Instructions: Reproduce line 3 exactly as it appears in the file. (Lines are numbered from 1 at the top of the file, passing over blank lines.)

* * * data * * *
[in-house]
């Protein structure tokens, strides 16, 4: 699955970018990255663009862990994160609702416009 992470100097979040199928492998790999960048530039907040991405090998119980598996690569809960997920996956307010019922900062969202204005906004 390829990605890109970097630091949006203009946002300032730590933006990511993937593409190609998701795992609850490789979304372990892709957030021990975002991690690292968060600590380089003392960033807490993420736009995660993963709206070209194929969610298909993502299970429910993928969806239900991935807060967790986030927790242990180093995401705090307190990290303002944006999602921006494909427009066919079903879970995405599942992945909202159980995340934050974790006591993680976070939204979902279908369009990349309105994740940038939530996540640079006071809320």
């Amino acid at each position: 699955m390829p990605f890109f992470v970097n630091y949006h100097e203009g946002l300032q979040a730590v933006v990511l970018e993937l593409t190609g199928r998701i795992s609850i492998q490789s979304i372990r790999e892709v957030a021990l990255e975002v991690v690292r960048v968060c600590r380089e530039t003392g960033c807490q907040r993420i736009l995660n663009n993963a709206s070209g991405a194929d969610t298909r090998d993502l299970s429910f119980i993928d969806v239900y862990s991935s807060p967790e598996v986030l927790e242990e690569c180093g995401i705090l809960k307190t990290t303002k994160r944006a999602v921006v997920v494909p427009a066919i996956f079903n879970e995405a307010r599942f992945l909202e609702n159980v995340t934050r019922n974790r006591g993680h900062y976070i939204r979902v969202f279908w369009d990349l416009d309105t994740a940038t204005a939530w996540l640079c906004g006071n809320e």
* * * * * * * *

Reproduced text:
């Amino acid at each position: 699955m390829p990605f890109f992470v970097n630091y949006h100097e203009g946002l300032q979040a730590v933006v990511l970018e993937l593409t190609g199928r998701i795992s609850i492998q490789s979304i372990r790999e892709v957030a021990l990255e975002v991690v690292r960048v968060c600590r380089e530039t003392g960033c807490q907040r993420i736009l995660n663009n993963a709206s070209g991405a194929d969610t298909r090998d993502l299970s429910f119980i993928d969806v239900y862990s991935s807060p967790e598996v986030l927790e242990e690569c180093g995401i705090l809960k307190t990290t303002k994160r944006a999602v921006v997920v494909p427009a066919i996956f079903n879970e995405a307010r599942f992945l909202e609702n159980v995340t934050r019922n974790r006591g993680h900062y976070i939204r979902v969202f279908w369009d990349l416009d309105t994740a940038t204005a939530w996540l640079c906004g006071n809320e």